‘I know what it is, Jerry. It’s, uh, classical they call it. Tchaikovsky I think. Yeah. Tchaikovsky – that’s it.’
‘No shit? Kinda inappropriate wouldn’t ya say?

I saw his boot but I never felt it.

Restaurant Review by Piers Norman

‘The Groomsman’ Falls at the Final Hurdle

‘The Groomsman’ licensed restaurant. 27-29 Waverley Street, Phone 829 2337
Hosts; Ralph & Gwen Carstairs
Chef; Clementini Arbiso
Michelin Rating; 2 stars (“Table excellente, mérite un détour”)
Open for dinner; Thursday Saturday, Lunch 7 days.
Fully licensed
Starters      $10-20
Mains         $25-40
Puddings   $10-20

Food: *****

Service: ****

Ambience: *

Wine list: ****

Sound System; *

I could go on about the caramelised onions , the bouillabaisse and the 2009 Pauillac but it would be a complete waste of time. When we were here in 2013, I had occasion to remonstrate with owner, Ralph Carstairs, about the hopeless sound system in the restaurant. So much so that I was bound over to keep the peace.
When we visited The Groomsman last week, sadly, things had deteriorated further –  to the point where Escoffier himself could not have retrieved the situation.  Whatever joy my palate may have experienced was crushed by the bottom-end racket emanating from the High Street rack system that brings disgrace to Waverley Street. No matter what disc is in the player, it all sounds like Sly and Robbie Maximum Dub. I was somewhat tired and distraught that night and so I do hope that the Magistrates take that into account at the hearing next week.


Sitting in my study, sipping on a Chivas Regal and listening to Diana Krall on the Bang & Olufsen felt good. It had been a hard week and I needed to feel right, feel hip. The interview with Bono hadn’t gone as well as I expected and he had put up all sorts of barriers when I asked him why he kept looking at his watch. Still, I could touch it up a little and it would make a fine second instalment of the ‘Irish Rock Legends’ series that Rolling Stone had commissioned. It would have been the third instalment if someone could have bothered to tell me that John Cale was Welsh.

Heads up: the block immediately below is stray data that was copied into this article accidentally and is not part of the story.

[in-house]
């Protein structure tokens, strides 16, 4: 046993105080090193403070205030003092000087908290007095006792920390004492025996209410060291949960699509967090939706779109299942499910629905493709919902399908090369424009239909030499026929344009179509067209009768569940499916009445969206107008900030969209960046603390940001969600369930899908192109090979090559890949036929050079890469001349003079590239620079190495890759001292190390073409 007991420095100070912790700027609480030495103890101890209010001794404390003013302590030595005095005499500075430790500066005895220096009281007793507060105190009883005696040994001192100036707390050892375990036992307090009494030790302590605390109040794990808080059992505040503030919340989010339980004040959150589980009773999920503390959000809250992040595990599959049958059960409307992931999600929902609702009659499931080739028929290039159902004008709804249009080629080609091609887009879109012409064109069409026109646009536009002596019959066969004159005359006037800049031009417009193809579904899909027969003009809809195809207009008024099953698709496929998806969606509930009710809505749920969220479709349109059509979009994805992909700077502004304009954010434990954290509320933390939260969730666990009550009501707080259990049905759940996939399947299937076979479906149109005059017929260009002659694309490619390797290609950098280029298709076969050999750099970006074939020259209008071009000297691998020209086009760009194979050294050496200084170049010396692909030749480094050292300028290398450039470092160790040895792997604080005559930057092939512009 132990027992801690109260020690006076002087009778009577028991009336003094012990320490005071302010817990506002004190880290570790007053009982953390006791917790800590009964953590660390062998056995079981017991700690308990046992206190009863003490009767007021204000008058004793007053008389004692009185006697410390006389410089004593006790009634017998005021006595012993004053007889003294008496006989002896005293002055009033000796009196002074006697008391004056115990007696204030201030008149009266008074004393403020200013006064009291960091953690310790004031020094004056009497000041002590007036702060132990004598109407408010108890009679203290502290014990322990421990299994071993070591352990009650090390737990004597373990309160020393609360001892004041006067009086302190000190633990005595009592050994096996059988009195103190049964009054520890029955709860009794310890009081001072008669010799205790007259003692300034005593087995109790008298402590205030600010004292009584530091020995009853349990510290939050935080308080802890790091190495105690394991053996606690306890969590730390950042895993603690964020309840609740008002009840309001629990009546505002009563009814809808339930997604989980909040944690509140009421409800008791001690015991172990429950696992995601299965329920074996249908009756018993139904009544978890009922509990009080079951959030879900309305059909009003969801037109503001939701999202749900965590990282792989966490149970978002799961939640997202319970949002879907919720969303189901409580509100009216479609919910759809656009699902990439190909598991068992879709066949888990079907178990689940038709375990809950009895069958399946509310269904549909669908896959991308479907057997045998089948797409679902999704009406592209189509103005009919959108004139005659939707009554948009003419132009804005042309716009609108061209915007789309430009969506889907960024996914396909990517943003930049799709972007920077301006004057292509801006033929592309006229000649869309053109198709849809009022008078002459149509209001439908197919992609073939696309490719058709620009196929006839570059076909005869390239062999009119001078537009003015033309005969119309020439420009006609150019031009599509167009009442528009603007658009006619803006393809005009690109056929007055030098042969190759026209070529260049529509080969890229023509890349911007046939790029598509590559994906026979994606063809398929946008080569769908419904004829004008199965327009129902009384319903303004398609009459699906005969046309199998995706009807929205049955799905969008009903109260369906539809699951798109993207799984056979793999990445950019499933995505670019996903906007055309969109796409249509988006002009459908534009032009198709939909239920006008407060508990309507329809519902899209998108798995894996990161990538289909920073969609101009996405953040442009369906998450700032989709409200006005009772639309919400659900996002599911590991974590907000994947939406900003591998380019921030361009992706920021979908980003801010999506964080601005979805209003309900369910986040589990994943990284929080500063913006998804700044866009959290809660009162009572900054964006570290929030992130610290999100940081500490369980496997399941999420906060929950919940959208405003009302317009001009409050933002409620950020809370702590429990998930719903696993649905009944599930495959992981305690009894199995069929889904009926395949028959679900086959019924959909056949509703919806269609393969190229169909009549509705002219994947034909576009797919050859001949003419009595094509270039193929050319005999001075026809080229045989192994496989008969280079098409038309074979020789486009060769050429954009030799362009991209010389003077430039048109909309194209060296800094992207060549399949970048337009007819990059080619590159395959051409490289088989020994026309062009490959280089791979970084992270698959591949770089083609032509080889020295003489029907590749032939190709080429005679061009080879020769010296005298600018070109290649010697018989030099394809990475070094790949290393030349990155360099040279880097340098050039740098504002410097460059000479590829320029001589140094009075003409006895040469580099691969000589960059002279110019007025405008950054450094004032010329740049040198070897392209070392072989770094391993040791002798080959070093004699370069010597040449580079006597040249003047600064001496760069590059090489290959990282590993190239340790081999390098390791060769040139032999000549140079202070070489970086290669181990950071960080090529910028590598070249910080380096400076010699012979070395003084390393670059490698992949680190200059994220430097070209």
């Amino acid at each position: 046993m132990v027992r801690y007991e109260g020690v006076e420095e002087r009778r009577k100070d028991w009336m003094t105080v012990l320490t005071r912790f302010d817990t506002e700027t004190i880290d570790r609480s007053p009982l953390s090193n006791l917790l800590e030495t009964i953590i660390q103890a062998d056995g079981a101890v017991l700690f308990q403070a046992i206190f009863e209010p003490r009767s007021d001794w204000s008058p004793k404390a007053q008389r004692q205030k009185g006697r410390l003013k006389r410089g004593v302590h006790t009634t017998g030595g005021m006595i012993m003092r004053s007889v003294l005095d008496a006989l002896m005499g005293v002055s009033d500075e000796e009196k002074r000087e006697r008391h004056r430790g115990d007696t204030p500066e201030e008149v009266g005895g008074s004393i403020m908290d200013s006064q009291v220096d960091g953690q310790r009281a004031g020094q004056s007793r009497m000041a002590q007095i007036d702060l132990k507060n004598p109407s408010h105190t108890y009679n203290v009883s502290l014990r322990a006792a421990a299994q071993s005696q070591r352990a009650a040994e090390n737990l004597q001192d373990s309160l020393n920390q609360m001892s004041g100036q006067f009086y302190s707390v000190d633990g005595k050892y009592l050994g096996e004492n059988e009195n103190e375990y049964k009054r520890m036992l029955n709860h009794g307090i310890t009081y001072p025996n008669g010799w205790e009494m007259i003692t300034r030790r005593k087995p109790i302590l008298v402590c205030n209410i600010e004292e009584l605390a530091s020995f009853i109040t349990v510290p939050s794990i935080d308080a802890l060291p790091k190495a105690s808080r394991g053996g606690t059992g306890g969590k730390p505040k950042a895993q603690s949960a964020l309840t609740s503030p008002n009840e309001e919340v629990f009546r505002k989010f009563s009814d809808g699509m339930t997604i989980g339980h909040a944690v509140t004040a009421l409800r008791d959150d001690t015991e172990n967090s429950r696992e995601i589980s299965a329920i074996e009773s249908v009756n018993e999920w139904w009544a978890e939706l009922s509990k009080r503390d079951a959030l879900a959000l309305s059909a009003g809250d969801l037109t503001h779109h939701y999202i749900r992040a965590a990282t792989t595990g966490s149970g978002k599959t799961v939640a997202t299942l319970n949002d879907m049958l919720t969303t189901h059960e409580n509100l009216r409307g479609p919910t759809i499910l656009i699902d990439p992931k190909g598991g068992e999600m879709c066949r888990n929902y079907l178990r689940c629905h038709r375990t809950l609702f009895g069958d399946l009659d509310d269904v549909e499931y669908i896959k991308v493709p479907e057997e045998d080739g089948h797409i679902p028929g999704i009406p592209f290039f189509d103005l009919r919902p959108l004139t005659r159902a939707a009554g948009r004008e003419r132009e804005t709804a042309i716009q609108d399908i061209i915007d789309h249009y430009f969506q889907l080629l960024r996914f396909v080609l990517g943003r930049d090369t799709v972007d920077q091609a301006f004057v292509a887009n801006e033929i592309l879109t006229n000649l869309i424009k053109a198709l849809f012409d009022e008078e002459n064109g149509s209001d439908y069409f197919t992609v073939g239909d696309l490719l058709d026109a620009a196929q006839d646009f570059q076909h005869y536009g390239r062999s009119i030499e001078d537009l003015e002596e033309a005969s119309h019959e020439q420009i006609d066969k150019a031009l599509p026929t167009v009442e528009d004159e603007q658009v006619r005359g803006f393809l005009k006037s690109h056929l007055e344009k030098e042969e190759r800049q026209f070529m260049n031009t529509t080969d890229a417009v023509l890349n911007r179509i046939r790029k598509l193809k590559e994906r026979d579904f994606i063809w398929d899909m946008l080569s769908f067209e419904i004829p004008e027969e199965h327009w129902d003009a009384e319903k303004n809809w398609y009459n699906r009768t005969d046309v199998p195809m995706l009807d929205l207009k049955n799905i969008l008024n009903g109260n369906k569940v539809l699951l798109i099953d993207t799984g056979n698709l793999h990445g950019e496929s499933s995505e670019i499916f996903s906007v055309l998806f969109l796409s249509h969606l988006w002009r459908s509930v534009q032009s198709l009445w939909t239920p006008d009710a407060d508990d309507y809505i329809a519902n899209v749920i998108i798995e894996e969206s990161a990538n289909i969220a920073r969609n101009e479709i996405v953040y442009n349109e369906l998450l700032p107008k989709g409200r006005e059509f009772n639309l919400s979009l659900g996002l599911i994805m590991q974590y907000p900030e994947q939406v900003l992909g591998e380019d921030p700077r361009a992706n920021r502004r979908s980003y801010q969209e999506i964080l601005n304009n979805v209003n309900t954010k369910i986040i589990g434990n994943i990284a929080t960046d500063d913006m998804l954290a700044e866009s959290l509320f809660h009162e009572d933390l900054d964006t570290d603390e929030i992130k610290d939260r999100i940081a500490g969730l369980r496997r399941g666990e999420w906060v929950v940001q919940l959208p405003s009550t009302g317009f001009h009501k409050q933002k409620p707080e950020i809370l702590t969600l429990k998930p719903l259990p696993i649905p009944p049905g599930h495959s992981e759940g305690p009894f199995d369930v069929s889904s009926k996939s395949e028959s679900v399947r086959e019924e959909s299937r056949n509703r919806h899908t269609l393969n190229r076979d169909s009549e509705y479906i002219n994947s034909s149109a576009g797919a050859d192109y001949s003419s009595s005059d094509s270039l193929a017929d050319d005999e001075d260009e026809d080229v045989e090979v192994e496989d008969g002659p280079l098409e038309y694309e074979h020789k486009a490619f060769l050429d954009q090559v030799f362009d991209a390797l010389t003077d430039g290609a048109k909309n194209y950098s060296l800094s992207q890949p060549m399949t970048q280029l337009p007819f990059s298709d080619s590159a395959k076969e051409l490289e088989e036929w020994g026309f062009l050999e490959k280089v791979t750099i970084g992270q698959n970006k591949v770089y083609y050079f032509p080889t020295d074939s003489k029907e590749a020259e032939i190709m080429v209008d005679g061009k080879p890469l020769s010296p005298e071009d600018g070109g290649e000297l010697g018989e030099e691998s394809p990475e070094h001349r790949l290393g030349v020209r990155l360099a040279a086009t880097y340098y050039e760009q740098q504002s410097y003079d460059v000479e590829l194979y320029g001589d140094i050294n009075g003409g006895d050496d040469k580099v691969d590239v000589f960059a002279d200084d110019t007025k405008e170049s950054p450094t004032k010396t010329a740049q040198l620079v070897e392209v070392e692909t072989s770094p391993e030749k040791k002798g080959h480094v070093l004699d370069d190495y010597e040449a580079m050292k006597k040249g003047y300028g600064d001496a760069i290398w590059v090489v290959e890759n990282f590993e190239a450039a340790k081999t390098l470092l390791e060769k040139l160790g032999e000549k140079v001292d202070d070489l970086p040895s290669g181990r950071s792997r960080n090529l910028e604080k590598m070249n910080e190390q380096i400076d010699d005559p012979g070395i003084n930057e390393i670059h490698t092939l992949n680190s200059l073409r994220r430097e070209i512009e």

The first interview had been with Van Morrison. I say interview; it was a phone call lasting 5 minutes or so and 4 of those were listening to Van arguing with an official outside the Irish Supreme Court where he’s contesting some land ownership or a paternity suit or such like. Still, I can touch it up a little, pad it out a bit – it’ll be fine. Then all I’ll need to do is find an actual third Irish Rock Legend. I wonder if Sam Smith is Irish?



























Growing Old Disgracefully

I’m looking forward to reaching the 69th anniversary of my birth. I have no other course than to look forward to it as it falls due next Tuesday. I cannot look back on it or even askance at it as it is out of reach. Getting nearer – but out of reach. So I must look forward.
I have the same choice about next week as when I entered the post-war world of Dulwich Hospital on 13th October, 1946. Although I was extraordinarily bright as a child, I’m fairly certain that my foetal sensibility, even at the hour of delivery, would not have been up to making critical choices about what was to follow – let alone grappling with the complex metaphysics. So I don’t remember being asked, given a choice. Do you want to be born? Who would you like to be? Would you like some siblings? Where do you want to live? Rich man, poor man, beggar man, thief? I wasn’t involved in any of that. At least, not for a while. And thus it will be next Tuesday. No choice. I’ll be 69. Soixante-neuf. Although saying it the French way only serves as an ironic reminder of temps perdu that are unlikely to be recherché.
Getting to be older, no one says old – they’re far too polite, means a number of things. It means changing channels when the incontinence pads advertisements appear on the TV; it means doing the Kevin Spacey thing with your eyebrows when a pollster is asking for your age group; it means desperately trying not to say, ‘When I was your age’ to people aged 50; It means not turning your youth into a memorial.
I like to think about and talk about the 60s. It was mostly a good time. But I didn’t choose to be around when all that stuff happened. I had no choice in the matter. I suppose that I chose to join in, you could say. I’ve never been one to stand on the side lines. So I have some responsibility for what happened. Just the millionth part of an iota of accountability for everything that’s happened since then.
But the God of History is who you need to talk to if you have a beef about One Direction, Global Warming and Terrible Television. She’s the one to see about your sugar addiction, your falling asleep at your day job because your second job at night and your third job on the weekends leaves you overtired and depressed, your failure to maintain a viable erection for longer than thirty seconds, your inability to understand why everyone in the room is laughing at the gag except you. Get her to explain your circumstances. and don’t take any of that ‘gene pool’ crap. It really is all down to her. She gives us the circumstances that provide the illusion of choice. Republican or Democrat? Full fat or reduced? The Embassy or The Roxy? Being born or remaining as a twinkle in the eye of the God of History that disappears as she nods off to sleep?
Yes. I’m looking forward to next Tuesday.